Thursday, February 28, 2013

An Idea That Changed The World

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... Jan. 23, 1913, a century ago this week. Mathematician Andrey A. Markov delivered a lecture that day to the Imperial Academy of Sciences in St. Petersburg on a computational technique now called the Markov chain.

Little noticed in its day, his idea for modeling probability is fundamental to all of present-day science, statistics, and scientific computing. Any attempt to simulate probable events based on vast amounts of data — the weather, a Google search, the behavior of liquids — relies on Markov’s idea.
His lecture went on to engender a series of concepts, called Markov chains and Markov proposals, that calculate likely outcomes in complex systems. His technique is still evolving and expanding. “This is a growth industry,” said Boston-area science writer Brian Hayes. “You really can’t turn around in the sciences without running into some kind of Markov process.”
Before Markov, the theory of probability involved observing a series of events that were independent of each another. The classic example is flipping a coin, an activity that makes probability easy to calculate.
Markov added the idea of interdependence to probability, the notion that what happens next is linked to what is happening now. That creates “chain of linked events,” and not just a series of independent acts. The world, Markov posited, is not just a series of random events. It is a complex thing, and mathematics can help reveal its hidden interconnectedness and likely probabilities.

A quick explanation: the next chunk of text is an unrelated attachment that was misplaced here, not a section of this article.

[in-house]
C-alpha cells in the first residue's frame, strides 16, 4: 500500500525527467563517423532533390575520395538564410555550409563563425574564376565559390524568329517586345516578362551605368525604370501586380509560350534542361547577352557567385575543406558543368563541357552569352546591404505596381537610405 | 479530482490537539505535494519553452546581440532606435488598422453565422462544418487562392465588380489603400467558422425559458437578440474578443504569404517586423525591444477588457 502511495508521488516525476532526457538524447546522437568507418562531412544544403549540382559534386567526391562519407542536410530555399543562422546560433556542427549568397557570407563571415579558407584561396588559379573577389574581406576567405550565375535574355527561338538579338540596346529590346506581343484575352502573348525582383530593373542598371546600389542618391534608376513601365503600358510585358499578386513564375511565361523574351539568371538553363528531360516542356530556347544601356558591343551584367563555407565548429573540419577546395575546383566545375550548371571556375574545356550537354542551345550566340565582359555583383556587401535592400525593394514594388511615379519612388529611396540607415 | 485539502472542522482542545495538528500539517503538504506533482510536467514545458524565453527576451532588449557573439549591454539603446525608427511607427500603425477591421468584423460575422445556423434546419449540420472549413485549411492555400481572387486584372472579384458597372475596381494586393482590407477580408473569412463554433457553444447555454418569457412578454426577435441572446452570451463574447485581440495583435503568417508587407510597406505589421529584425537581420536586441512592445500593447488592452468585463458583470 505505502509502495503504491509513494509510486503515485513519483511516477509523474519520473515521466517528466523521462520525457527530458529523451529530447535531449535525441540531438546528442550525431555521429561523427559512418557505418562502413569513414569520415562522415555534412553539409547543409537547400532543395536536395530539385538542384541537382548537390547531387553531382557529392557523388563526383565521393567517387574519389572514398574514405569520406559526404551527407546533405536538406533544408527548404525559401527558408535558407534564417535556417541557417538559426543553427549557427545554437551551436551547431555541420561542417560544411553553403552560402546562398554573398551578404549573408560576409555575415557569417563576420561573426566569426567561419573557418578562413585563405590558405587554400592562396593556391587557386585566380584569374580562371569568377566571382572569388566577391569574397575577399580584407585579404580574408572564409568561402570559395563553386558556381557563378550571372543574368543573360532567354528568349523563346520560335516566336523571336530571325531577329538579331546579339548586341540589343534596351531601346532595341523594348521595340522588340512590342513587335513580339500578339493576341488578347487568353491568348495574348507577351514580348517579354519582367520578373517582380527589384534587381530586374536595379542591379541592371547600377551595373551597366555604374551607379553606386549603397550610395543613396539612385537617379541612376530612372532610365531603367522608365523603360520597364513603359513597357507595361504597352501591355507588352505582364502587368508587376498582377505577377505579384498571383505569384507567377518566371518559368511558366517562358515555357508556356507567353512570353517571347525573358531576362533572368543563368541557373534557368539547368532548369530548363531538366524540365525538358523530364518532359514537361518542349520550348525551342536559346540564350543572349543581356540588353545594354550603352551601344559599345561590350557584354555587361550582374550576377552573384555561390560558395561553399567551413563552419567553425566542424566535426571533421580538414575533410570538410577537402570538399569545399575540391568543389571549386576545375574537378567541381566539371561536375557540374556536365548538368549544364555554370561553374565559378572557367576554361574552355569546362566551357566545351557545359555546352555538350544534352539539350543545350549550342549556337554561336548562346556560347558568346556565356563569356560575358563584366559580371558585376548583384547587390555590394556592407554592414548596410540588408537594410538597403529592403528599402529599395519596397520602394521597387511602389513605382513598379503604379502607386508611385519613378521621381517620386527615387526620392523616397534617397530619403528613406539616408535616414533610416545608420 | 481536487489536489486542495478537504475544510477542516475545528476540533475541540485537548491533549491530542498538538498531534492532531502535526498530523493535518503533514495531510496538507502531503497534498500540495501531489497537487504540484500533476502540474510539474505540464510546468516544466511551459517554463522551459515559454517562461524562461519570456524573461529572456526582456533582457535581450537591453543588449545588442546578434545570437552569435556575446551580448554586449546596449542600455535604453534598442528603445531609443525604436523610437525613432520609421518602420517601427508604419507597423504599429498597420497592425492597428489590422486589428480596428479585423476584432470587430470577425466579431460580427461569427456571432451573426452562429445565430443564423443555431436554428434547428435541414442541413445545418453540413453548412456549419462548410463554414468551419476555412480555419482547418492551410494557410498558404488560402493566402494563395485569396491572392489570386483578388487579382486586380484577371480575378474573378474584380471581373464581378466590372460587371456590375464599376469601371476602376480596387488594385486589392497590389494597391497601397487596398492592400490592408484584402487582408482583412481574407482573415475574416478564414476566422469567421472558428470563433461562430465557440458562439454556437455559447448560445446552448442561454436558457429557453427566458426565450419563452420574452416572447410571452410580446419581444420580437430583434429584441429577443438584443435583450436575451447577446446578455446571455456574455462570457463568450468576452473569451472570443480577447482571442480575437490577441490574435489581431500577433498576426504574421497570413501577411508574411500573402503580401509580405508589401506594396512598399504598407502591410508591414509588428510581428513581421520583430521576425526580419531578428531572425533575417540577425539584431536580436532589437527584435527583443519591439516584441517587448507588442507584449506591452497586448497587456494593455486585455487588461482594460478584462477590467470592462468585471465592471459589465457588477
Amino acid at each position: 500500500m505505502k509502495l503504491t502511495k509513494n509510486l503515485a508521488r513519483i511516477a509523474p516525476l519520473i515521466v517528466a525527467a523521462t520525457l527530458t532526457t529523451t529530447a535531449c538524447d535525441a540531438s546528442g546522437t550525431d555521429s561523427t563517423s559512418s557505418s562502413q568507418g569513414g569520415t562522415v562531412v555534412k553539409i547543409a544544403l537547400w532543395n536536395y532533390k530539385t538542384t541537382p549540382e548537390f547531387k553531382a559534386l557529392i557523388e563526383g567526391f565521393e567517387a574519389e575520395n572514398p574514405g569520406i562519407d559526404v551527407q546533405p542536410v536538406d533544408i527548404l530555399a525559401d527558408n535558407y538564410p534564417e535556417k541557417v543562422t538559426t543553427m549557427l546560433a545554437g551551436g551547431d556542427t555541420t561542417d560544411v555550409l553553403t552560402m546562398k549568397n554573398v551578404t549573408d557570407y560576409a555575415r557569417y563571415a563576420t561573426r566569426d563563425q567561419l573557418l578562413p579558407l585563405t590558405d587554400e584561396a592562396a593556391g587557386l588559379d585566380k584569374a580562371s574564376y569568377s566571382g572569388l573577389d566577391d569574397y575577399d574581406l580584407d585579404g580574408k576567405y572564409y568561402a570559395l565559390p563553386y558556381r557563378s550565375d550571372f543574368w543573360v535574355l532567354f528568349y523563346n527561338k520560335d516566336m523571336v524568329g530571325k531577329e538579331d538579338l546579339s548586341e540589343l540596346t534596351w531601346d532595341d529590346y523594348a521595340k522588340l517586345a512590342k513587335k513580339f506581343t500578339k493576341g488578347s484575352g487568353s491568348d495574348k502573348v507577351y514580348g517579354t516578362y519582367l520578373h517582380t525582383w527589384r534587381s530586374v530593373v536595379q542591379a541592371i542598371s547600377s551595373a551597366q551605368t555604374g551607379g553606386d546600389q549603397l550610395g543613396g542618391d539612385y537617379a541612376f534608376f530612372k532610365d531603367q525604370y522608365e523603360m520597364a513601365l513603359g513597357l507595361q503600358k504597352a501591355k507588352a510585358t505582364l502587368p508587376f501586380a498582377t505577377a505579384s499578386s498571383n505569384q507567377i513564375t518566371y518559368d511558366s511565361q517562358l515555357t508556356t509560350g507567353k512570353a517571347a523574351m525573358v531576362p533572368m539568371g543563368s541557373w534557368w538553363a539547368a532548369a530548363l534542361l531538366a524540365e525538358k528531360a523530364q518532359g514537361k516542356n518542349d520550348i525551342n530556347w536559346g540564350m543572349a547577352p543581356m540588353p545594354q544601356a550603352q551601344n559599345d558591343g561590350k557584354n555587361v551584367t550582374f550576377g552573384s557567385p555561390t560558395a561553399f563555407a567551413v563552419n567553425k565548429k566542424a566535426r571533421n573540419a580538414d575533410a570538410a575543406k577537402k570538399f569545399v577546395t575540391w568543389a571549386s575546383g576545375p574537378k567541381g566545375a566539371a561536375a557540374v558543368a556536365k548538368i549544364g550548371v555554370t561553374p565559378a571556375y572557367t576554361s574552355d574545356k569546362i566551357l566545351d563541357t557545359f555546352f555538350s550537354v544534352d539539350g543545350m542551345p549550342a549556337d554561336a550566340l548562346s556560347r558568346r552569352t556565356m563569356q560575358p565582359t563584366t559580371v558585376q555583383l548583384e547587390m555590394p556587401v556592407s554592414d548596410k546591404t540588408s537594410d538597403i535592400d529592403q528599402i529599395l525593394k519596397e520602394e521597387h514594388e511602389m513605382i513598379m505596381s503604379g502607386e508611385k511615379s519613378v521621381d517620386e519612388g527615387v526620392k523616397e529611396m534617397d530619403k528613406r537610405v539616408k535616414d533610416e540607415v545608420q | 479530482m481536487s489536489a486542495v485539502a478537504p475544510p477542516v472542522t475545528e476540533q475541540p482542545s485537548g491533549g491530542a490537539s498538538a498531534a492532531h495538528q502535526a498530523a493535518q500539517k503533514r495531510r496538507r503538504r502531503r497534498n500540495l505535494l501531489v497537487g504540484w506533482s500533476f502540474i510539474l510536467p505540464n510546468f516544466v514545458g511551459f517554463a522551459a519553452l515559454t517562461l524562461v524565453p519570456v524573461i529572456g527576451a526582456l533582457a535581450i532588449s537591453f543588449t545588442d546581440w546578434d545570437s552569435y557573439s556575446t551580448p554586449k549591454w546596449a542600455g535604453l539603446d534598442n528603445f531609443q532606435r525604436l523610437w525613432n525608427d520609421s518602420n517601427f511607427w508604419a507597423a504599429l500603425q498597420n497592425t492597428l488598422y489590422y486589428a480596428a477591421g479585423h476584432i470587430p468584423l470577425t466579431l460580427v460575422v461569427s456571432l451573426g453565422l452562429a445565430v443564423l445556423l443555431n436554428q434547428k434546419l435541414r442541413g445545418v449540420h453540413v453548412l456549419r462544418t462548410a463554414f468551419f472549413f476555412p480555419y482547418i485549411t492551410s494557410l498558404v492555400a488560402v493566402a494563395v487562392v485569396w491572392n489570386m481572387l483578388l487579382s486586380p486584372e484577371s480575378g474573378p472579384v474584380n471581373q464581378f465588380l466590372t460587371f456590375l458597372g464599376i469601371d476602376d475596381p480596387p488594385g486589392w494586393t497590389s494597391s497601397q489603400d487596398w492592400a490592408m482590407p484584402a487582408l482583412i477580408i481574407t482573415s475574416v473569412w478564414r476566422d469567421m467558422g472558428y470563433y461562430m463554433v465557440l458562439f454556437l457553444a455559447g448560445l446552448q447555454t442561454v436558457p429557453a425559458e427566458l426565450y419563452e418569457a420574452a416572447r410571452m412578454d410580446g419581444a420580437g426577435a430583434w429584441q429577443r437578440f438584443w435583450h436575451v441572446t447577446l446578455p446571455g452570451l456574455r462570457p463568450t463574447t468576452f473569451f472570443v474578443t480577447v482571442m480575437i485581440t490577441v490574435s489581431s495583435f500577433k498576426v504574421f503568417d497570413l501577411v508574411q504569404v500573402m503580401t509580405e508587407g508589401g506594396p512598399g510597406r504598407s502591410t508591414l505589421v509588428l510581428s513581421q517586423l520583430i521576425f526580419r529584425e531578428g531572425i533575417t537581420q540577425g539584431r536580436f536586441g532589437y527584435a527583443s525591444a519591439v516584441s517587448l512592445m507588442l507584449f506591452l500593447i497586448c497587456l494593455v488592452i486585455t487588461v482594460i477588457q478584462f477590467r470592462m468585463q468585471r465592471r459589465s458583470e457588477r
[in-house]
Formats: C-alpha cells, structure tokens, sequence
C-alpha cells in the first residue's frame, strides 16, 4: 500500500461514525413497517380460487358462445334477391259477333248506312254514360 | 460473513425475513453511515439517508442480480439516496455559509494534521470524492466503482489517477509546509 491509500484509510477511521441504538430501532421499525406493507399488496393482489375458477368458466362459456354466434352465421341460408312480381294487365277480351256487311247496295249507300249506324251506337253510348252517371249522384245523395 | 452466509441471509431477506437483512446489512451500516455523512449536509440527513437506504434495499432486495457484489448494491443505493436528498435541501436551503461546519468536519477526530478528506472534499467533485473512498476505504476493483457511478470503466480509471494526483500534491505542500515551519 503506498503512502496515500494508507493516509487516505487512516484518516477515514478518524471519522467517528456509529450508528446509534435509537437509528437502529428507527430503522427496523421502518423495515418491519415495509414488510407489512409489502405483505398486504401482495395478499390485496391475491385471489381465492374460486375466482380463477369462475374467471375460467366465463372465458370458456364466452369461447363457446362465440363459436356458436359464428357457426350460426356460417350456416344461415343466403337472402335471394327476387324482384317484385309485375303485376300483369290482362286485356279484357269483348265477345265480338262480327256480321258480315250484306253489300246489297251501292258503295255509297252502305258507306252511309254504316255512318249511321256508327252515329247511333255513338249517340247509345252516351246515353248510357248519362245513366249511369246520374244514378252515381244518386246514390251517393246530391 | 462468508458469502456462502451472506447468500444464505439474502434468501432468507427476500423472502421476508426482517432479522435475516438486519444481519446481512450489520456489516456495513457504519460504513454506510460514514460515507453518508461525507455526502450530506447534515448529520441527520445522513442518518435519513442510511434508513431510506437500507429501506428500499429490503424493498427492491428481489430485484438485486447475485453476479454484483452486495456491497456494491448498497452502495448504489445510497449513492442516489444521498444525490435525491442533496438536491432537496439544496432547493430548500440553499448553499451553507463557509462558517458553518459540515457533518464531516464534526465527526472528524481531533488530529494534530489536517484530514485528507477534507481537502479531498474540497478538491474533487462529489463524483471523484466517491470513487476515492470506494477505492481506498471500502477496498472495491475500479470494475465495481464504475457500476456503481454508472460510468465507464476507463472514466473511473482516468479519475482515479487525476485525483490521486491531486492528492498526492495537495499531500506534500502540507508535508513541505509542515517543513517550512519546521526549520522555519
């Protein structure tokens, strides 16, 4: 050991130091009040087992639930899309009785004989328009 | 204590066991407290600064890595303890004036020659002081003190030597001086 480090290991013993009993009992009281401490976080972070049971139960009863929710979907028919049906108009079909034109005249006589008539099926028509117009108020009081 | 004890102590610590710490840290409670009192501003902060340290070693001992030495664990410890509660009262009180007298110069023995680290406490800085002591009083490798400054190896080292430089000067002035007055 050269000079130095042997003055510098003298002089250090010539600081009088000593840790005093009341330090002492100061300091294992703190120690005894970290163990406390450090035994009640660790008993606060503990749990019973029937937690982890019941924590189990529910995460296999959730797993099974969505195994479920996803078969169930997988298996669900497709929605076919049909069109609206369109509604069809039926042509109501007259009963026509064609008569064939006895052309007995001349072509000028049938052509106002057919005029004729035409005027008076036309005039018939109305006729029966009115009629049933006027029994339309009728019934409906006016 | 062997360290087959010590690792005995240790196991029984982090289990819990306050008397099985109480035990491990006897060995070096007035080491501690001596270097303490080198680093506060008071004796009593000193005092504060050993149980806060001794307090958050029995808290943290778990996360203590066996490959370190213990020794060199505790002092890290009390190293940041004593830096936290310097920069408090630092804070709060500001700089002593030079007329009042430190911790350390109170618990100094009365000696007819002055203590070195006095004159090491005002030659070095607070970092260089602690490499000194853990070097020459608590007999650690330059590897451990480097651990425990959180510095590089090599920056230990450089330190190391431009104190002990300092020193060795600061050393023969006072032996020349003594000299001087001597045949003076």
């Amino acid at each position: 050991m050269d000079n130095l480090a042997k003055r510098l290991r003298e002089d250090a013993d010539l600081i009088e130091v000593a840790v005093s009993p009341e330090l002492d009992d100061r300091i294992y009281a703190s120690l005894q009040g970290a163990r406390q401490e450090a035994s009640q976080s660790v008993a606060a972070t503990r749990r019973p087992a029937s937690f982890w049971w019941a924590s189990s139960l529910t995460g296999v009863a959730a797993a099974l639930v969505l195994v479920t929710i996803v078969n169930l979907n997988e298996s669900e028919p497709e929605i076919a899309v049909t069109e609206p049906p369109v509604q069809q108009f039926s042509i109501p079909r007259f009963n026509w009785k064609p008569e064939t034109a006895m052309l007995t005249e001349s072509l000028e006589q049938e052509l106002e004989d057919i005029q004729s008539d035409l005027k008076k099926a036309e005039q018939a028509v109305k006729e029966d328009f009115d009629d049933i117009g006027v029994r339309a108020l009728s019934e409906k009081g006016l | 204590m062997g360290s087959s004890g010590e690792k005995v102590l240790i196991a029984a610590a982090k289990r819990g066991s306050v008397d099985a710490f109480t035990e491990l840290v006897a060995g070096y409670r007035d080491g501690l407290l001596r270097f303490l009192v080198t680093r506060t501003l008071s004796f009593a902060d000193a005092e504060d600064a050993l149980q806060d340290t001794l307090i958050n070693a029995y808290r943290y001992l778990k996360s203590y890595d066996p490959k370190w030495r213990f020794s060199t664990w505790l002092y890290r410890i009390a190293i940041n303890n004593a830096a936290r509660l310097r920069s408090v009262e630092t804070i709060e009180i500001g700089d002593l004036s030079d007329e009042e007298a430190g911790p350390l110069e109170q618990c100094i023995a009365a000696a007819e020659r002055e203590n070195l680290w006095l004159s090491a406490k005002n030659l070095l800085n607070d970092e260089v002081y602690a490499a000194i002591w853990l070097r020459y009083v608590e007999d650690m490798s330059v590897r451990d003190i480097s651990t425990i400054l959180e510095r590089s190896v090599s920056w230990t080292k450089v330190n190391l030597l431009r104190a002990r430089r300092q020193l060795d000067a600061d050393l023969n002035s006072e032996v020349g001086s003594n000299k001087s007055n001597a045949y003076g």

In an article on Markov that will appear in the next issue of American Scientist, Hayes contrasts the probabilistic simplicity of coin flipping with the complexity of the board game “Monopoly.” Moves rely on a roll of the dice, but where the player ends up — Park Place? Jail? — also depends on where the player begins. Suddenly, probability (where you end up) is linked to a present state (where you start). Events are linked, not independent. That’s a Markov chain.
A “Monopoly” board has 40 possible “states,” the same as the number of squares. But Markov chains now are vastly larger. Google’s PageRank search algorithm, for instance, has as many states as there are pages on the Web, perhaps 40 billion.
Markov in his 1913 lecture, introduced his technique by analyzing the frequency of vowels and consonants in a work of literature. (Markov used the first 20,000 letters of Alexander Pushkin’s 1833 verse novel “Eugene Onegin,” a work that almost every Russian knew).
Such numerical analysis “is about the most primitive and superficial thing you can do to a poem,” said Hayes. But it proved what Markov wanted: that letters in language are interdependent, and that over time they converge into stable patterns. These patterns of behavior in a complex system are at the bottom of what modern scientists want — a simulation of what reality is, whether on the level of a cell or on the level of the entire Web.

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